Staying on top of your diet is a lot like going to the gym. Once you’ve developed the habit, it’s easy — fun, even — to keep it up. You’re in control, you feel great, and you wonder why it ever took so long to start.
But when you’re on the outside looking in, knowing you’ve got to make a change but not sure where the extra time and energy are going to come from, just getting started can seem like the most overwhelming task in the world.
All it takes is planning
I’ve been in ruts before where I was going to the grocery store every single day. An hour before dinner time, I’d choose a recipe and go buy the ingredients, then come home and make dinner, only to do it all again the next day. I got to know the checkout people pretty well, but they must have wondered who this idiot was buying groceries every day.
Other times — and I’m sure you’ve done it too — I’ve refused to go to the store at all, eating out for almost every meal, and wasting tons of money and eating junk in the process.
But it doesn’t take much to get started, and it’s not worth going through life that way. Make a little effort to plan your meals for just one week, and you’ll save time and feel better right away. It’ll probably still take some discipline to do it a second and third time, but before long it’ll be a habit, and you’ll wish you could go back in time and slap some sense into your old self.
Below are my favorite tricks for making meal planning (and cooking) as simple and as a fast as possible. If you’re in a rut, any one of them could be the one that gets you back on track.
1. Aim for making just four or five recipes each week, and plan them all at once.
Why four or five? Your number may be different, but I find that’s my limit before the task of looking up recipes and making a list of ingredients to buy becomes a pain in the ass. Also, any more than that and food starts to go bad before you can use it up. This amount won’t cover you for the weekend, but by the time Friday rolls around you’ll probably enjoy a break from cooking, or be able to throw something together from the pantry.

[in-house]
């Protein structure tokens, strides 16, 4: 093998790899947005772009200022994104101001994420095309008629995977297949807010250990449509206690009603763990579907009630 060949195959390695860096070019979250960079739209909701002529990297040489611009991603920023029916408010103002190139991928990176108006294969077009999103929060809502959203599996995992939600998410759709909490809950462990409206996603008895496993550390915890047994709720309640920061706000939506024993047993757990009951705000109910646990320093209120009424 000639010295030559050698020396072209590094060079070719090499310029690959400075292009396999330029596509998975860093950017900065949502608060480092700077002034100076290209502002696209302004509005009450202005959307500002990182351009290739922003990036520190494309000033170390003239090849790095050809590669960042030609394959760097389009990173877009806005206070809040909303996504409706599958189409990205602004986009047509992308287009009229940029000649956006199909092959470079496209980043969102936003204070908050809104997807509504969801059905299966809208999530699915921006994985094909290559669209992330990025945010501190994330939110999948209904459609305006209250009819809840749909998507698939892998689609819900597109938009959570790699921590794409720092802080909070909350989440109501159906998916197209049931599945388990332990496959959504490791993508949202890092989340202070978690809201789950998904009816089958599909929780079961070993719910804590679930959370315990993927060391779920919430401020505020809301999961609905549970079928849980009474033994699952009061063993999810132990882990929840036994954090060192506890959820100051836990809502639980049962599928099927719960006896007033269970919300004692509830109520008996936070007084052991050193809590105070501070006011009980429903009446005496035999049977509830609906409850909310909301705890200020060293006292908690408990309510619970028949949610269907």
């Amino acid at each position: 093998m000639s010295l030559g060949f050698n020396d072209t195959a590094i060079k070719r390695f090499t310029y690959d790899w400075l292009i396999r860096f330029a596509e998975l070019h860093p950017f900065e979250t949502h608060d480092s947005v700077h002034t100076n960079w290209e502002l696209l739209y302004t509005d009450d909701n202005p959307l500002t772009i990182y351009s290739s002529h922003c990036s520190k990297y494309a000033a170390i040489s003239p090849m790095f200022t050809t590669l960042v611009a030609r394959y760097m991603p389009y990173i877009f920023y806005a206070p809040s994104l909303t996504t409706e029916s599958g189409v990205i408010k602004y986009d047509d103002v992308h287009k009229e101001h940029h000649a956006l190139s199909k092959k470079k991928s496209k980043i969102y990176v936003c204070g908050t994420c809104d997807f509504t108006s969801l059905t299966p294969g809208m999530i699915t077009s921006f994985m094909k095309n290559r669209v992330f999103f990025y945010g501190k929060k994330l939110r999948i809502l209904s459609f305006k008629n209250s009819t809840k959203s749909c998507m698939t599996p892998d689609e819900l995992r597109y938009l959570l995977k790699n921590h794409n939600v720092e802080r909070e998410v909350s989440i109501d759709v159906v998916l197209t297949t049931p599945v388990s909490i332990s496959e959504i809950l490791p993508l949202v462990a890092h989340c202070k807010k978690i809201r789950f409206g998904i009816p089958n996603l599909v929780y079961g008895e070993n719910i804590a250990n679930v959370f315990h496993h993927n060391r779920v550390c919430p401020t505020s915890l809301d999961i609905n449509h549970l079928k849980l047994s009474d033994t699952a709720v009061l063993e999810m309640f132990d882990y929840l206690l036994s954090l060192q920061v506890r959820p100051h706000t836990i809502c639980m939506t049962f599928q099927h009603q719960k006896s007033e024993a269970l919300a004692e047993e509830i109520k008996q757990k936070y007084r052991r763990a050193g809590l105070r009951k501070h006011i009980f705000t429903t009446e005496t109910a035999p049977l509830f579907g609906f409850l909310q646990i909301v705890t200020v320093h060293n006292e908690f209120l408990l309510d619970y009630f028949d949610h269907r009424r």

2. Use a slow cooker.
No tool has saved my wife and me so much time in the kitchen as this one. With a slow cooker (or Crock-Pot), you need only to prep the ingredients in the morning or the night before, throw them in the pot before you leave for the day, and come home to a hot meal and a house that smells so good your grandmother would be proud. Not to mention that the cleanup required is next to none.
You can find plenty of slow cooker recipes online, but two books we’ve been cooking a lot from are The Vegan Slow Cooker and The Indian Slow Cooker. (Note: the Indian one isn’t all vegetarian, but has only a handful of meat recipes in it.)
3. Forget numbers entirely and focus on eating whole foods.
There’s no shortage of fad diet books or nutritional philosophies claiming to be the next food revolution, especially around this time of year. And most of them make the simple act of eating food a whole lot more complicated than it should be.
If you look at any diet that has stood the test of time because it works — and when I say diet here, I mean “way of eating for life,” not a quick fix — it’s based on whole foods. You can argue all you want about the proper nutrient mix, and Paleo versus vegan and vegan versus raw fruitarian, but when it comes down to it, the most important aspect of any of these is that they’re based on whole foods.
So eat whole foods and little else, and you almost can’t help but to be healthy.
4. When you’re having trouble choosing a recipe, pick just one ingredient to narrow the options.
Okay, let’s say you’ve set aside half an hour to choose recipes for the week. You pull out your cookbooks, you sit down at the Google-machine, whatever. Ready, go!
If you’ve done this before, then you know the problem here is that you have too many choices. You don’t know where to start, or it seems like you already made anything that looked remotely good when you scanned through the book after you got it.
The way to get past this is to limit your options. How?